THE NIGHT CALLS
In British author Pirie's second novel to feature a young Arthur Conan Doyle and his real-life mentor, Dr. Joseph Bell, as prototypes for Watson and Holmes, the pair pursue a serial killer stalking 1878 Edinburgh, but the results fall short of the high standard set by last year's The Patient's Eyes. Tormented as before by his family's desperate circumstances caused by his father's descent into dementia, Conan Doyle again finds some relief in a romantic interest, this time a fellow medical student threatened by faculty and staff appalled at the prospect of female doctors. The baffling clues left behind to both engage and taunt the detectives, including carefully constructed piles of coins and a room painted in blood, point to two obvious suspects. Alas, the early unmasking of the real murderer owes less to Bell's tremendous Sherlockian deductive gifts than would be expected. The less-than-compelling remainder of the story climaxes in a cliffhanger that will annoy some readers and leave others breathlessly anticipating the sequel. Hopefully, next time Pirie will present Bell, Doyle and the killer as psychologically complex characters, just as he did in his marvelously twisted whodunit of a debut. (Aug. 4)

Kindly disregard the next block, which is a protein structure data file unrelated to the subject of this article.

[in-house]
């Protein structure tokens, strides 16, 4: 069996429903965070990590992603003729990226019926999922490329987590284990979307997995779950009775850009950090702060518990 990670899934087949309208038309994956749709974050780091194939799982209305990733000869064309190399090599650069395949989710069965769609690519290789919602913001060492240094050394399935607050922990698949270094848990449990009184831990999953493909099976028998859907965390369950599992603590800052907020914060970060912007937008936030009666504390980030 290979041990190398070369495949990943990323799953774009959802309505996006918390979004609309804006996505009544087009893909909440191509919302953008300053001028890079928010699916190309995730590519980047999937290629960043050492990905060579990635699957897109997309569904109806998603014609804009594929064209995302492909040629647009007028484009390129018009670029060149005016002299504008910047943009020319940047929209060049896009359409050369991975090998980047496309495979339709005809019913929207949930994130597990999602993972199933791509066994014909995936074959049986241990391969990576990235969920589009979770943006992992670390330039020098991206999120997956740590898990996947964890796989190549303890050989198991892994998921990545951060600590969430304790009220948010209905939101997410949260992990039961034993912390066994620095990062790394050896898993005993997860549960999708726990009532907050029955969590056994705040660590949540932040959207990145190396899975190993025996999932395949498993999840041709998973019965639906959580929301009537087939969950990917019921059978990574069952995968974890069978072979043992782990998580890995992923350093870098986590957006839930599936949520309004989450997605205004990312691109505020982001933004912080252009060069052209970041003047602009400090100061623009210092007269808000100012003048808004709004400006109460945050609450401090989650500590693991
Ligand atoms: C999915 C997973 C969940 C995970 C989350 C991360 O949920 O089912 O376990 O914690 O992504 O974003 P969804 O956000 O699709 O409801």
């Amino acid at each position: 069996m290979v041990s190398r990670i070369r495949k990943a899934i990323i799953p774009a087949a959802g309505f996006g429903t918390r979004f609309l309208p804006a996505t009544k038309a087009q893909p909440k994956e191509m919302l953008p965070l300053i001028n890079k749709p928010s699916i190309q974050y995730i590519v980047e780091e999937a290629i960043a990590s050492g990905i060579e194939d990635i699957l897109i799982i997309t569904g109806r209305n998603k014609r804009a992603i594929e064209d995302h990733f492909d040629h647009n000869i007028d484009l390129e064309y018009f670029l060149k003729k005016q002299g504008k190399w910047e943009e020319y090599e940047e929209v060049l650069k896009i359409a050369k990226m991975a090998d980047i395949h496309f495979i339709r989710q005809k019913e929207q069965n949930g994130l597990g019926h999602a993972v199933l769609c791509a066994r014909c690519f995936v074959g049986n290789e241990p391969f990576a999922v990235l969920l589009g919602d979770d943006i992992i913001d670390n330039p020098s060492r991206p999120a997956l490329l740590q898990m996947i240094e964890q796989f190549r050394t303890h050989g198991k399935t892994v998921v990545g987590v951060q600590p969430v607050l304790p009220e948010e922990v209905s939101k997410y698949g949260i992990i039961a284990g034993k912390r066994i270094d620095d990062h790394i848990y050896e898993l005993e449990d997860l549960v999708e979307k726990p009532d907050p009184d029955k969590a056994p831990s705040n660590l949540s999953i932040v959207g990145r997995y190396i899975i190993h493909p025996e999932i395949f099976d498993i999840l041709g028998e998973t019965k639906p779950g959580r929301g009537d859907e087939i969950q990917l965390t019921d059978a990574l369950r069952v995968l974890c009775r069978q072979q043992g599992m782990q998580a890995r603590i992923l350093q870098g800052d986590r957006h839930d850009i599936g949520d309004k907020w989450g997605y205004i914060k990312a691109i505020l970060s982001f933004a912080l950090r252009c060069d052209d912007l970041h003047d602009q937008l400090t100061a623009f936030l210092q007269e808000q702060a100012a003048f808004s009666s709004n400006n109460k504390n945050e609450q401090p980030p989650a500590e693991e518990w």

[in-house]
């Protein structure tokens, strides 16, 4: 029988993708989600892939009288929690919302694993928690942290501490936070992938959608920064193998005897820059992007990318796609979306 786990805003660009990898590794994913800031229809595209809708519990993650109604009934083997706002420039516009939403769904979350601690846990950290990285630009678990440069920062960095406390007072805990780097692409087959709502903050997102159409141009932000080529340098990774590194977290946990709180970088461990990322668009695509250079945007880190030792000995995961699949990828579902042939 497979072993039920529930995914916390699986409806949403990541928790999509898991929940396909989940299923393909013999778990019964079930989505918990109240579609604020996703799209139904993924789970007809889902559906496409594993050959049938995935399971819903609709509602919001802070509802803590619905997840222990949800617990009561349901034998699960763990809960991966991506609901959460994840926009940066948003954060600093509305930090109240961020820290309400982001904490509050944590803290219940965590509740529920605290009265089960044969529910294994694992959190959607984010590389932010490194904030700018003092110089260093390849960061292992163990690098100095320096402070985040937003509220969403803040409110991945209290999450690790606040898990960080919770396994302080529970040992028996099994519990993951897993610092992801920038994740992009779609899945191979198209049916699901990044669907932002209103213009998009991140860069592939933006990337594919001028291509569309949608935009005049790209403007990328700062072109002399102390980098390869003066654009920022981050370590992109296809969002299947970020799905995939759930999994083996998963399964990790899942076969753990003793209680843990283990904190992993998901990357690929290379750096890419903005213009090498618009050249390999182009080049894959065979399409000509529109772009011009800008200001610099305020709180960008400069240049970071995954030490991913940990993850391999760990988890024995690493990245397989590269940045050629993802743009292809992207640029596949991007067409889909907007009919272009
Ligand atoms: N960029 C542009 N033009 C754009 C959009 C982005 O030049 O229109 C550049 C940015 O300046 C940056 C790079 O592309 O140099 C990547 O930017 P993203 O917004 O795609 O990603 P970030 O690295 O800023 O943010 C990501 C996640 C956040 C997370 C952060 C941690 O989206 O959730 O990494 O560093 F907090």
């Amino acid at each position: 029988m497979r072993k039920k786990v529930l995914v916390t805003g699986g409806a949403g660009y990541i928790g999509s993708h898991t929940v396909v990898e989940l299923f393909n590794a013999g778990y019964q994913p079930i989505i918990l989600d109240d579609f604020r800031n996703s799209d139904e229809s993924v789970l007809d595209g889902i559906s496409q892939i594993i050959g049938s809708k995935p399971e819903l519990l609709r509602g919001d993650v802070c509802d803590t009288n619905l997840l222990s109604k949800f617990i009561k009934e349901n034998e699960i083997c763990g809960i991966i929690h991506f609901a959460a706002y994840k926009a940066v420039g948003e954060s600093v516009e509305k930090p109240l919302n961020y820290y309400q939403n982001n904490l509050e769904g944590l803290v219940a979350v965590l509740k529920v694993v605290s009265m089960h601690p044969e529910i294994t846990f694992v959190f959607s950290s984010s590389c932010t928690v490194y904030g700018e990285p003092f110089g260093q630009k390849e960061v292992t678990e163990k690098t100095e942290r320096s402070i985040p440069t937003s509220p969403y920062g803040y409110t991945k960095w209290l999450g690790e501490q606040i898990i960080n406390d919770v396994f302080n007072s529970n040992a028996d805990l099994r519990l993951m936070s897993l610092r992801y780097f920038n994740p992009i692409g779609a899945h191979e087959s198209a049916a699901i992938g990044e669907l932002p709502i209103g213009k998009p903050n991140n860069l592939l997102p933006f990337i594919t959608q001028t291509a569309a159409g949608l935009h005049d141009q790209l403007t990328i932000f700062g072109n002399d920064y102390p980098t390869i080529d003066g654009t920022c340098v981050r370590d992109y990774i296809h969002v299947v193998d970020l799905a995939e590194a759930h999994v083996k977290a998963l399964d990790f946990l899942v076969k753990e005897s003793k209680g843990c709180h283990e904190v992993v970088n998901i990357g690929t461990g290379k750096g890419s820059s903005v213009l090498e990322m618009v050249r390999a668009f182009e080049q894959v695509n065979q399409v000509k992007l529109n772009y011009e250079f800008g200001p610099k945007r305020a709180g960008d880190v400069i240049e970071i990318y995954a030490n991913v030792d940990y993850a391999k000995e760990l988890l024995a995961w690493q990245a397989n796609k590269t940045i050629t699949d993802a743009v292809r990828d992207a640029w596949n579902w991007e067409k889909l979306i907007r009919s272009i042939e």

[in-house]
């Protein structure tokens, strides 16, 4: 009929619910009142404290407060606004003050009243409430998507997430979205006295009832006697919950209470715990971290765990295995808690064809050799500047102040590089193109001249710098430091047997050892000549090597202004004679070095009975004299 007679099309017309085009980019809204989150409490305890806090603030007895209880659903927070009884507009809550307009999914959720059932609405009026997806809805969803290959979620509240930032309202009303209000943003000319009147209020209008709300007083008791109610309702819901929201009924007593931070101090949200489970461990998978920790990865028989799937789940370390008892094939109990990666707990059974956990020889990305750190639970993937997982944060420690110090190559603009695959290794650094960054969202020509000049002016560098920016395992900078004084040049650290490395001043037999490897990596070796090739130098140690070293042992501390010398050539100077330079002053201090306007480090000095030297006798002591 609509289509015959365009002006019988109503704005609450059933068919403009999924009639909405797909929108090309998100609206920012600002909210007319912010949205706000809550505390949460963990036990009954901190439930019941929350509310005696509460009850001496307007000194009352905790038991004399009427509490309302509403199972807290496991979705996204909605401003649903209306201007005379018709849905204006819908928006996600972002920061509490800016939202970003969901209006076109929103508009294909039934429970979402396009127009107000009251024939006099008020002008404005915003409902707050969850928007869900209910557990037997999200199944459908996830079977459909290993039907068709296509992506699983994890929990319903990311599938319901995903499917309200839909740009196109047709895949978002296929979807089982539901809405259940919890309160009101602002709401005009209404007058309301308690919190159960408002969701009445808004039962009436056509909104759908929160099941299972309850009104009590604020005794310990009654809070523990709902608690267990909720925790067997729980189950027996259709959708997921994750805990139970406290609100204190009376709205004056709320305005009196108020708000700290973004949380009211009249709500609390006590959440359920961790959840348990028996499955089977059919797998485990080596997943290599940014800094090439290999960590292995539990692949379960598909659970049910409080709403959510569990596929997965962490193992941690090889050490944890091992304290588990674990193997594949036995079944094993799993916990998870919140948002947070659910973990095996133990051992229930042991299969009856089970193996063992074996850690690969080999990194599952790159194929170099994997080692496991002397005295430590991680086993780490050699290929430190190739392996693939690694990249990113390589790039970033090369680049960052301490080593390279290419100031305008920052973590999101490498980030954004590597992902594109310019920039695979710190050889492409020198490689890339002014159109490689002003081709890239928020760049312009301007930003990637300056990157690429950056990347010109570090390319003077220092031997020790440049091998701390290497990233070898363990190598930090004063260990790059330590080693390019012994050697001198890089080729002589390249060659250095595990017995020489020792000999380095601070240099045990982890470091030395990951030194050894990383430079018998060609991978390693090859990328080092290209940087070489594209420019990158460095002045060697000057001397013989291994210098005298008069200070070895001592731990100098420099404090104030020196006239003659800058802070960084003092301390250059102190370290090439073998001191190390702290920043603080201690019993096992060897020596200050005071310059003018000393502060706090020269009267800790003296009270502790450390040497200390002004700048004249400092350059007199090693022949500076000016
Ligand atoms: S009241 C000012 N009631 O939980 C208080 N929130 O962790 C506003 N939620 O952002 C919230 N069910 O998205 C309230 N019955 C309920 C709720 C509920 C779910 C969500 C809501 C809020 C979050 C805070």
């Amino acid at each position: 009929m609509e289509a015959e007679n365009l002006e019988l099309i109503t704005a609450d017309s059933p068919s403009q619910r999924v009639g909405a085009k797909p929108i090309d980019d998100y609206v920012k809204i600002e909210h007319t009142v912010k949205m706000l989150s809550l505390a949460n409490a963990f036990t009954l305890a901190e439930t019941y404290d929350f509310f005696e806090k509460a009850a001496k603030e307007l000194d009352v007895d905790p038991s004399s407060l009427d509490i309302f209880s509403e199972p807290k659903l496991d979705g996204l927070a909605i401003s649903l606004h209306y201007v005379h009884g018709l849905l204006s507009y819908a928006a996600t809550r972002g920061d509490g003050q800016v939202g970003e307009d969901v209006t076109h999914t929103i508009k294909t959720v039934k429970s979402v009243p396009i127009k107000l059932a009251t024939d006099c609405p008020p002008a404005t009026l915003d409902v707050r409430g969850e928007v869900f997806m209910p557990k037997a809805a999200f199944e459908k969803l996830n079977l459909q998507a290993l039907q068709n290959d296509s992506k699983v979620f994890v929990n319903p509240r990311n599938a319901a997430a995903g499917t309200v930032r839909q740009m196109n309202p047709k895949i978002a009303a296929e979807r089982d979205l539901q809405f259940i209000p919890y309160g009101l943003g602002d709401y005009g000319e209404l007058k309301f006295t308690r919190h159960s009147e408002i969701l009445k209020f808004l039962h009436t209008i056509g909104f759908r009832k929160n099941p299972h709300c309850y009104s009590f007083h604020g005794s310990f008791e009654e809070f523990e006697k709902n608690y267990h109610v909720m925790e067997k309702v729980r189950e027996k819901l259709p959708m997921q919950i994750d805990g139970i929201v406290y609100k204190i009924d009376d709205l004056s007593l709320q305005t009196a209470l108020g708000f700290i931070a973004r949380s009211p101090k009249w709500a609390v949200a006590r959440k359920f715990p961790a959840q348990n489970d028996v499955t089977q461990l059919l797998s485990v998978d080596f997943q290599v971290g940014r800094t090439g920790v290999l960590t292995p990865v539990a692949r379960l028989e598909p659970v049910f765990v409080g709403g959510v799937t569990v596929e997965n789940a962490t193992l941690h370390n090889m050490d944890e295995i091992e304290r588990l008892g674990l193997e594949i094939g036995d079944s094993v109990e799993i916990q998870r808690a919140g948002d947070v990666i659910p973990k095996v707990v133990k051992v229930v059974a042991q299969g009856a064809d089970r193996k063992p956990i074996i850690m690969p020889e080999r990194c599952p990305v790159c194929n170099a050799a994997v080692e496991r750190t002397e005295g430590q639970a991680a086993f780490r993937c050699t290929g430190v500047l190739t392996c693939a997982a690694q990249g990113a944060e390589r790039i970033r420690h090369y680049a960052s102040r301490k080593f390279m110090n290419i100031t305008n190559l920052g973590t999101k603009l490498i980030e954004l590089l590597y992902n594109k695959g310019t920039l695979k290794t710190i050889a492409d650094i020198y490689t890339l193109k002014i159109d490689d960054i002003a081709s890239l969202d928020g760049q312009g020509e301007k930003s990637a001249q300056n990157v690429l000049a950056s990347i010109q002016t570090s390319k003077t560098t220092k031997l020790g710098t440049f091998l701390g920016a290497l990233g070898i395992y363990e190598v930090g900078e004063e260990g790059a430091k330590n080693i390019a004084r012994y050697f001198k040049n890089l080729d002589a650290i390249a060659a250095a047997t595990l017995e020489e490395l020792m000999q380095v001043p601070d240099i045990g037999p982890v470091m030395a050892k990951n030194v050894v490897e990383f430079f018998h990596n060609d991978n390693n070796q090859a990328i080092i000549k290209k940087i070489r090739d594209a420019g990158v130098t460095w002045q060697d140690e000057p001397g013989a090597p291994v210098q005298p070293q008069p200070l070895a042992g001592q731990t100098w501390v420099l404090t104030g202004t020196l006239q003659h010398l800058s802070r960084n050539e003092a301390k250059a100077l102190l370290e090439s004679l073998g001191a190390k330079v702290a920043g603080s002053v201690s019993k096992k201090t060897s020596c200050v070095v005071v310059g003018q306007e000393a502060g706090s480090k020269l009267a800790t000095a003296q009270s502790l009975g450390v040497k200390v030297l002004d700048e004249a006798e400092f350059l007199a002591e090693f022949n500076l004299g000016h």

FYI:Pirie was nominated for an Edgar for his script of Murder Rooms, the BBC series inspired by Conan Doyle's relationship with Dr. Bell.